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Headlines: May 5, 2011

by Meg Larkin


            In public health news, a new study has been released that questions the value of a low-sodium diet.  The study, published in the May 4th issue of the Journal of the American Medical Association, found that low salt diets may increase the risk of heart attack and stroke and do not decrease the risk for high blood pressure.  The study has been strongly criticized by the CDC, which suggested that the study’s methodology was deeply flawed.  In particular, the CDC questioned the selection of participants, the method of measuring sodium intake, and the use of self-reporting to evaluate sodium consumption.  The study is contrary to a number of earlier studies, which linked increased sodium consumption with higher heart risk.  To complicate matters, a randomized, controlled trial measuring the health effects of sodium intake would be incredibly difficult to undertake because of problems associated with keeping study participants on a low-sodium diet for a number of years.  Therefore, some experts assert that it is unwise to defer public health measures aimed at decreasing sodium intake until a more rigorous study can be conducted.

            In other public health news, the CDC has reported that Asthma rates have risen sharply in the U.S.  The study found that between 2001 and 2009 the prevalence of asthma increased across all demographic groups.  The New York Times reported that, “he overall prevalence of asthma increased to 8.2 percent in 2009, when 24.6 million cases were diagnosed, from 7.3 percent in 2001, when 20.1 million cases were diagnosed — a 12.3 percent increase.”  While the CDC has emphasized that steps can be taken to help people effectively manage their asthma, they were unable to point to a cause for the increase.  Researchers are currently looking in to factors that could have caused the increase in cases, including exposure to pesticides and car exhaust, but they have emphasized that it is not easy to identify a singular factor that has caused the increase.  Asthma is most prevalent among African Americans, women and children.  The report found that 1 in 10 children and 1 in 12 Americans suffer from asthma.

            On the international side of the public health field, researchers and aid groups are increasingly concerned about a resurgence of cholera in Haiti.  Workers in Haiti have seen an increase in new cholera patients with the start of the spring rainy season.  The rains help to spread the contaminated water, which is the source of the disease.  According to the New York Times, “Partners in Health have noted an increase in new patients at treatment centers in the countryside, as well as in Port-au-Prince, the capital.”  Another aid group, Doctors Without Borders, has said it has seen a slight increase in cases in the countryside.

            In wellness news, a new study has reaffirmed the cognitive benefits of getting a good night’s sleep.  A new study published this week in the journal Sleep found that people who regularly get too much or too little sleep have cognitive function that is the same as someone three to seven years older.  The Boston Globe reported that, “European researchers tracked the sleep of more than 5,000 middle-aged folks for five years and found that those who shifted away from regularly sleeping seven to eight hours a night -- to either less sleep or more -- had a faster decline in memory, reasoning skills, and vocabulary than those who maintained good sleep habits.”  The study was funded by the National Institute on Aging, and while it found a link between sleep and cognitive performance, it did not prove a causal relationship between the two.  Therefore, it remains to be seen whether sleep is associated with other factors that contribute to cognitive decline, or whether failure to get enough quality sleep contributes to loss of mental function.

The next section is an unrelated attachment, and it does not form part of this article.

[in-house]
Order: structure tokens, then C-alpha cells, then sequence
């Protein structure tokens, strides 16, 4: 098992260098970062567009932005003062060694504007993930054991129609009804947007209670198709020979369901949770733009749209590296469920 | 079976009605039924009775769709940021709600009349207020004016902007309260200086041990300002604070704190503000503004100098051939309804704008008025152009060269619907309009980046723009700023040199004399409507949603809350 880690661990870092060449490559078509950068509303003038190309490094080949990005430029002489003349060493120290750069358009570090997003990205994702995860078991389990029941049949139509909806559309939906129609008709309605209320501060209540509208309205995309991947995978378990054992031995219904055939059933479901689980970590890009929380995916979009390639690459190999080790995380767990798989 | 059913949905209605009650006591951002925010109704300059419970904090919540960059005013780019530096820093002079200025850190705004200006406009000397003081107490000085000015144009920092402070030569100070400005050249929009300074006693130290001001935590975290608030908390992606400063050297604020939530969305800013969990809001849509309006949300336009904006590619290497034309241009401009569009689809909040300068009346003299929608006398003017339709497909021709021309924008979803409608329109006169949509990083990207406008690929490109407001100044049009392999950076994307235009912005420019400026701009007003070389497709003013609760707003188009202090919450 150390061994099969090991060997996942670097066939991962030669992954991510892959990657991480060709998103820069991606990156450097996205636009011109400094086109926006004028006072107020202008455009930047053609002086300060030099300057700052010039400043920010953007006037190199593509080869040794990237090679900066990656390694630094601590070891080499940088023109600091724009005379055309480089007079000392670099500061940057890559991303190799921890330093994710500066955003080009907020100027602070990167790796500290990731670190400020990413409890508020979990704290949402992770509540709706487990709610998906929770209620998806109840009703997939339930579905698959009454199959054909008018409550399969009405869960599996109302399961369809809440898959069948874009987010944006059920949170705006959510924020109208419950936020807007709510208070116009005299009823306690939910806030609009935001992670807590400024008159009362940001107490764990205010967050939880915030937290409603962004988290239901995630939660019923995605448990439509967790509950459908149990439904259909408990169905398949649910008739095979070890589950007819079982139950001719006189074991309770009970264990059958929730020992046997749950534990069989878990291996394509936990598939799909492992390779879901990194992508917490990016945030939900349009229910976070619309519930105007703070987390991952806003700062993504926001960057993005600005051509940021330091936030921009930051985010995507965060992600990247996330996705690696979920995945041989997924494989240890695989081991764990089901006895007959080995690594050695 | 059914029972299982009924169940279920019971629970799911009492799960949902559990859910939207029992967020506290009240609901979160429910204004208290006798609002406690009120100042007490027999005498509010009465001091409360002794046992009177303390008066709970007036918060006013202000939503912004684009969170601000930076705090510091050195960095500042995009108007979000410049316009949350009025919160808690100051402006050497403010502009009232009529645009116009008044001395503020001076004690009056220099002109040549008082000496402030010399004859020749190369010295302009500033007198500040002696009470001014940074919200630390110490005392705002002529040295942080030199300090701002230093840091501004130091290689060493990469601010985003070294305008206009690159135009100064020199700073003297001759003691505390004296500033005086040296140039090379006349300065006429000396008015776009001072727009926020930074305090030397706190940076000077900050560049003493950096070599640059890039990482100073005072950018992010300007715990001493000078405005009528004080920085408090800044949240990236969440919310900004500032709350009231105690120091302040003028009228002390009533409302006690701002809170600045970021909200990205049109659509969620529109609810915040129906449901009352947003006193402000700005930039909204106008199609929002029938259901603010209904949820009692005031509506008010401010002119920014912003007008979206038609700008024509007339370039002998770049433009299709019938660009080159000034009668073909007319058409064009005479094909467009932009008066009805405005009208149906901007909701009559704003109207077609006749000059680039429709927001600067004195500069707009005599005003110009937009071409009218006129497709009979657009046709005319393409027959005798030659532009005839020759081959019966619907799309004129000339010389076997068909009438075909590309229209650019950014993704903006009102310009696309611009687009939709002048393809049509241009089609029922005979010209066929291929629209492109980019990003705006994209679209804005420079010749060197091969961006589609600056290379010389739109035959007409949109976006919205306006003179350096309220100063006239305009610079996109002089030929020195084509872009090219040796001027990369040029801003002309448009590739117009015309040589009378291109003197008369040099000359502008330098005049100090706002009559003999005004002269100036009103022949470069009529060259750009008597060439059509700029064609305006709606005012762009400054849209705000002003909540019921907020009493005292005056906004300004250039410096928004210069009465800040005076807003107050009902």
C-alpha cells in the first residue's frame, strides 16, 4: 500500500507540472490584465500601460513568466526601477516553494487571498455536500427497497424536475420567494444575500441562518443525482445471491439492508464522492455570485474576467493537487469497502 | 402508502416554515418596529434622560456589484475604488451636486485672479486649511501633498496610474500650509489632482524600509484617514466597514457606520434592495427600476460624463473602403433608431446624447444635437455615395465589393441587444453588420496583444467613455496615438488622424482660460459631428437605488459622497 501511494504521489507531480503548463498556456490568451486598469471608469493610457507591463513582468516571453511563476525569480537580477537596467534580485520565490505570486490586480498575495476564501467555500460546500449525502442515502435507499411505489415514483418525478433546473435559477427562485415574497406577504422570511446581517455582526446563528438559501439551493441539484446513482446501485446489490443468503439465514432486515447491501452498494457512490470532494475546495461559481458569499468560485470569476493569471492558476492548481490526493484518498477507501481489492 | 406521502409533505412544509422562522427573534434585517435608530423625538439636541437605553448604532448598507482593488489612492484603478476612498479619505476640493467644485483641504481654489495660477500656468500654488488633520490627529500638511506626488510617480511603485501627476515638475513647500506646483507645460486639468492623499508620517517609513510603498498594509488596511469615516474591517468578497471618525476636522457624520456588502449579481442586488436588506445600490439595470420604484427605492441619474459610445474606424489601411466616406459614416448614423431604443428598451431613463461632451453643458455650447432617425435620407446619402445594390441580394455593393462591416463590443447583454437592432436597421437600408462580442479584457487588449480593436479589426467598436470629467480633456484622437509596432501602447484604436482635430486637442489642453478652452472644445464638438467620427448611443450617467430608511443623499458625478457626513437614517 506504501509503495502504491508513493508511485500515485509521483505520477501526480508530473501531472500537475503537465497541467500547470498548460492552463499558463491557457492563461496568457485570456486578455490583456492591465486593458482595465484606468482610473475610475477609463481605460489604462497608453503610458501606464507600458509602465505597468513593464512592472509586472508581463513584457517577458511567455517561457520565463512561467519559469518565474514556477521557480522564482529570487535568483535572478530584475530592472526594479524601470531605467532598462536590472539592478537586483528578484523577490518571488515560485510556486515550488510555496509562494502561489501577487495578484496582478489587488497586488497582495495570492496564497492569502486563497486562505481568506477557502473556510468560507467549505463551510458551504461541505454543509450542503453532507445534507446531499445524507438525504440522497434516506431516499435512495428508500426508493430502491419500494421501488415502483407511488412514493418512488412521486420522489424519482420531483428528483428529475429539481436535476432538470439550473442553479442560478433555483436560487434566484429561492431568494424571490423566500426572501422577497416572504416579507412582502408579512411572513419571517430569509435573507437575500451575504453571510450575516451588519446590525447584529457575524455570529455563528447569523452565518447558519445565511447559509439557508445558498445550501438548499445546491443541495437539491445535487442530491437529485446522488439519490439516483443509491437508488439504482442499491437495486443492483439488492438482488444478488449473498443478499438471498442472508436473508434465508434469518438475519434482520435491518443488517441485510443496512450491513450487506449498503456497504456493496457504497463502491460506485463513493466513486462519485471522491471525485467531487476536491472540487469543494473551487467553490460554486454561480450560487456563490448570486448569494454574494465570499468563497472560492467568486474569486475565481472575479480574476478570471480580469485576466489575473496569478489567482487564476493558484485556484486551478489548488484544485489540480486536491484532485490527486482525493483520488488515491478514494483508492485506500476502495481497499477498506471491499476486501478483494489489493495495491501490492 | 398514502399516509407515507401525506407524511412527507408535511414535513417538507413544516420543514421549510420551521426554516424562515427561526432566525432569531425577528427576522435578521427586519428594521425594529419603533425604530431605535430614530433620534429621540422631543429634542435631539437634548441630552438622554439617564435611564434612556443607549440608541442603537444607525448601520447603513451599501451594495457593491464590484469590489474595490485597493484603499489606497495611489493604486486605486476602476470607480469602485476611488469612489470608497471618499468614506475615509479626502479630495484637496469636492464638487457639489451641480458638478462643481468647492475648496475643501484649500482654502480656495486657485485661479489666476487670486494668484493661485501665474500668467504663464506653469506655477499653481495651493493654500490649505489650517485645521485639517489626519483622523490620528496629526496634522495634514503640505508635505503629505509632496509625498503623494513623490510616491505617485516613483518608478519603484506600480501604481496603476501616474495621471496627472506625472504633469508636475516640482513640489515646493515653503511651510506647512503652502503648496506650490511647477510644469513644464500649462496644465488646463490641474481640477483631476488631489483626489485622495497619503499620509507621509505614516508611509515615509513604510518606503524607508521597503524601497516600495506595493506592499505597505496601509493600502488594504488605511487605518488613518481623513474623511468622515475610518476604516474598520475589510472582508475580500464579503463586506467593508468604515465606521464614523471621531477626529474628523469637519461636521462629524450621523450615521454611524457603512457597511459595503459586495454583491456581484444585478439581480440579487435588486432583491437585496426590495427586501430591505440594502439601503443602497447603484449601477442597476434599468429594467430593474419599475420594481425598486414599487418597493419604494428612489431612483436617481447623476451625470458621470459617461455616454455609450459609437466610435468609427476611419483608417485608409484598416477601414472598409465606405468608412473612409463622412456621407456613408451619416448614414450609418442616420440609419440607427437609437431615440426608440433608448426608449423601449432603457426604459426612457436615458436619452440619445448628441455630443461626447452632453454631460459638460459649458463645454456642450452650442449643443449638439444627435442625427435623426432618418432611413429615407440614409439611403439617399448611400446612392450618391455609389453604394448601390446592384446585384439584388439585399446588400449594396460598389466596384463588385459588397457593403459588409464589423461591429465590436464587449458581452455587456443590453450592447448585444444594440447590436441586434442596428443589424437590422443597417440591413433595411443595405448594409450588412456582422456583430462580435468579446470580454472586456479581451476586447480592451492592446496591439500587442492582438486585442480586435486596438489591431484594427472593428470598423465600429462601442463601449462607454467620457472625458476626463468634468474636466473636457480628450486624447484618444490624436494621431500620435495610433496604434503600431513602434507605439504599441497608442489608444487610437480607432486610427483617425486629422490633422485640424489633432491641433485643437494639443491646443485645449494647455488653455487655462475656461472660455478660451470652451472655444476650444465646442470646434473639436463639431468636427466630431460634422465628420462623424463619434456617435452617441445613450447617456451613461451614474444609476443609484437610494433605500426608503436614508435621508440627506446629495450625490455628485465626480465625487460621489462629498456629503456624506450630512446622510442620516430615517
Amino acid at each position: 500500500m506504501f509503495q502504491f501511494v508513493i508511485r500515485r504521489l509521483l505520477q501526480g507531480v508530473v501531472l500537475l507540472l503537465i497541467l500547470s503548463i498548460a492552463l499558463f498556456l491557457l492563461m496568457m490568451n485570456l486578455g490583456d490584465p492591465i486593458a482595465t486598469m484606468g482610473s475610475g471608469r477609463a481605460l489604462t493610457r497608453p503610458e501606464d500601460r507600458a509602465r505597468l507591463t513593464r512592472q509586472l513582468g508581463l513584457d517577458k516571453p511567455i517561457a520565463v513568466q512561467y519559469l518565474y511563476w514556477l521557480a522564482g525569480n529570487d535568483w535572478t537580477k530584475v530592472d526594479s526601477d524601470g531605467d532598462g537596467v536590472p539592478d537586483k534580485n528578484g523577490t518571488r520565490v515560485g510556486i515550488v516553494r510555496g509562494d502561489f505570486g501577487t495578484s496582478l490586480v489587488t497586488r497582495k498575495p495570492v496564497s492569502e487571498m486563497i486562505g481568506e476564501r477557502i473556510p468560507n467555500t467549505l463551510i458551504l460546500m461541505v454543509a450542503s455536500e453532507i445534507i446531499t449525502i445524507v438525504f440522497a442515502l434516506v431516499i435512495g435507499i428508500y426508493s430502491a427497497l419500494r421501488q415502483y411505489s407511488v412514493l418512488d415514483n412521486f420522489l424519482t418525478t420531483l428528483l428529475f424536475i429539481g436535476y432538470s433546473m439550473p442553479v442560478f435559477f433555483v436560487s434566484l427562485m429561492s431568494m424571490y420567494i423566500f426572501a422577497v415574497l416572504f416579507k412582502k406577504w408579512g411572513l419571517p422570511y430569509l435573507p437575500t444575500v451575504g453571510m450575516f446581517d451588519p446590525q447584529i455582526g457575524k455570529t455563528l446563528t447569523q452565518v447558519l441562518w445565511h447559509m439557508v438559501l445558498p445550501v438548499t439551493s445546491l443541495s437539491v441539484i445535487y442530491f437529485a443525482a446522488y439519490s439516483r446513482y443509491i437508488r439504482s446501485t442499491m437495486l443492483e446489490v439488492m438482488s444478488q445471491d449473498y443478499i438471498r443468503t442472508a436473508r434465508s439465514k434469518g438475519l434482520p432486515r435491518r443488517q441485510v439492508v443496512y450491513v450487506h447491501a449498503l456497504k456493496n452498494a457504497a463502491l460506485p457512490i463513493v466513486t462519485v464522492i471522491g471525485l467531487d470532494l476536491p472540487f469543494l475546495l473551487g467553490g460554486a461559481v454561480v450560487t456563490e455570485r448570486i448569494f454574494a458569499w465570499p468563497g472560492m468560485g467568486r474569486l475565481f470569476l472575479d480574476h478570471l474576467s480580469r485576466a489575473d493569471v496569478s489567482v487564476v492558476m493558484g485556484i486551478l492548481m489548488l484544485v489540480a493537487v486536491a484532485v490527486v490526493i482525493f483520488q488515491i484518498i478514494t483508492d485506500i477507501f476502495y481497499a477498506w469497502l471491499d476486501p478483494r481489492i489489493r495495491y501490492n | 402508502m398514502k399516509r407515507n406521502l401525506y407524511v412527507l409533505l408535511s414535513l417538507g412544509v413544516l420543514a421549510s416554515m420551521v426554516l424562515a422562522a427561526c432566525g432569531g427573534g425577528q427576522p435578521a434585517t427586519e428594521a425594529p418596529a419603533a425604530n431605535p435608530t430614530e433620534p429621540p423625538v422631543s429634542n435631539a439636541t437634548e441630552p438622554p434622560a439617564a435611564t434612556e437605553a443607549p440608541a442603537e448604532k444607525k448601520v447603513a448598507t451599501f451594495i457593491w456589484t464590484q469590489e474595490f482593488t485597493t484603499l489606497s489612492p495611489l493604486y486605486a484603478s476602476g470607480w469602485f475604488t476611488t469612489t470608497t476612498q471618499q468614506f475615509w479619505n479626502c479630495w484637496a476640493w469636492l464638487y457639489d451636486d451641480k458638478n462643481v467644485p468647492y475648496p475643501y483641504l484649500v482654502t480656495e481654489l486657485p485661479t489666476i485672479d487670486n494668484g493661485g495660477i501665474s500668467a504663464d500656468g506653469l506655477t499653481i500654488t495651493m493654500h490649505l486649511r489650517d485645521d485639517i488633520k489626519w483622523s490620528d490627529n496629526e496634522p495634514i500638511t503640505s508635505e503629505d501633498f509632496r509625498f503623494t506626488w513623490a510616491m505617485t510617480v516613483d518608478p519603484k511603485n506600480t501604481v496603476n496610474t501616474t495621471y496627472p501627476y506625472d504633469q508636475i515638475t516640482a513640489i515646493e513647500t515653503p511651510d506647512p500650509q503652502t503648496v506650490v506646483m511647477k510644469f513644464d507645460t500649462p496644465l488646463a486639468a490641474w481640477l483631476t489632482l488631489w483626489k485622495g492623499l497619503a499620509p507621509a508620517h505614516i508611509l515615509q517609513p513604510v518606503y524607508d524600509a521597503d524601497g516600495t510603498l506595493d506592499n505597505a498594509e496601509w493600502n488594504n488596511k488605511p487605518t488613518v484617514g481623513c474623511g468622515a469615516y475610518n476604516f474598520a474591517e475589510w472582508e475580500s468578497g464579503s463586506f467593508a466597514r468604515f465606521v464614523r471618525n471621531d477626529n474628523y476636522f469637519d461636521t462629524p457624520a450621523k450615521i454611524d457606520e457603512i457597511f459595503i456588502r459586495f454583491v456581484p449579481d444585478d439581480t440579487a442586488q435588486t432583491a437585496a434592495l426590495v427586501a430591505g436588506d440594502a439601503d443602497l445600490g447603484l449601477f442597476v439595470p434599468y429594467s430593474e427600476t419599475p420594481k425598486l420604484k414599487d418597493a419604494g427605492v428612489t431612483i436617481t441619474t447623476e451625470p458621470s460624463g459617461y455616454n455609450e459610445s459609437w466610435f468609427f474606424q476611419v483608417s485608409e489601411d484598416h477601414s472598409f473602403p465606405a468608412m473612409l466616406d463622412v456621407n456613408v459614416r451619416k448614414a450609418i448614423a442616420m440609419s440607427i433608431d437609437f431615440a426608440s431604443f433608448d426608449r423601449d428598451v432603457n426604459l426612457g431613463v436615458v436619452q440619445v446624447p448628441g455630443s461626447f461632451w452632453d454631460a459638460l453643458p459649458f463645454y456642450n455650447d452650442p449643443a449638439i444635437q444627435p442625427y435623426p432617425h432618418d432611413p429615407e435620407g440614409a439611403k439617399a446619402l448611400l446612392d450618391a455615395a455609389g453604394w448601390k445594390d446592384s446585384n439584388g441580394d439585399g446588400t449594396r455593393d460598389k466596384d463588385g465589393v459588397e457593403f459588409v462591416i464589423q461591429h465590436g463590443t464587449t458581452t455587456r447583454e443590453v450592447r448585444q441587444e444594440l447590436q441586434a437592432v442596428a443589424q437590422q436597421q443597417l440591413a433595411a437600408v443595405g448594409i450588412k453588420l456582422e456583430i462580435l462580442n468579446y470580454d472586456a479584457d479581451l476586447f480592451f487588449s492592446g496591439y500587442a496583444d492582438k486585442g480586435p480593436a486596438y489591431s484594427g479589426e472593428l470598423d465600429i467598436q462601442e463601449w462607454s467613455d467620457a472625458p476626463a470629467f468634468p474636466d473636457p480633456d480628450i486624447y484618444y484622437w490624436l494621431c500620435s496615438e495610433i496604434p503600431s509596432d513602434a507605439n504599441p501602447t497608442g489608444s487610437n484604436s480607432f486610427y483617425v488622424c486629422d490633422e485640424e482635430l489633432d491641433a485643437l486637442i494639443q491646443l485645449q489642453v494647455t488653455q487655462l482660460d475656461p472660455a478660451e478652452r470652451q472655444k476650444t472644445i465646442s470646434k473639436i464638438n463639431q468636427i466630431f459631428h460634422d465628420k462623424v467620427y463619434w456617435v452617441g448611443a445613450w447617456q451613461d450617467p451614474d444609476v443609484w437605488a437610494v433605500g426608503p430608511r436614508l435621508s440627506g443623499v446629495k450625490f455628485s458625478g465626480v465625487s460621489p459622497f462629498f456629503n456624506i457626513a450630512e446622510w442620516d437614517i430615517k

Finally, in legal news, a settlement has been reached between the Department of Justice and a German drug maker over the illegal marketing of an MS drug.  The Wall St. Journal reported that,” Multinational drugmaker Merck Serono SA has agreed to pay $44.3 million to settle allegations that it illegally promoted one of its drugs using kickbacks to doctors.”  The Justice Department alleged that the company illegally paid doctors for prescribing its drug, Rebif, between 2002 and 2009.  Justice said that the payments amounted to kickbacks and resulted in “false claims” to Medicare and Medicaid.  The settlement will result in an extension of the Merck Serono’s existing Corporate Integrity Agreement with the Federal Government, and the agreement will include more accountability requirements for company executives and board members.


Meg Larkin is a third year law student at Boston University.  Please feel free to email her with any questions, comments, suggestions or concerns.


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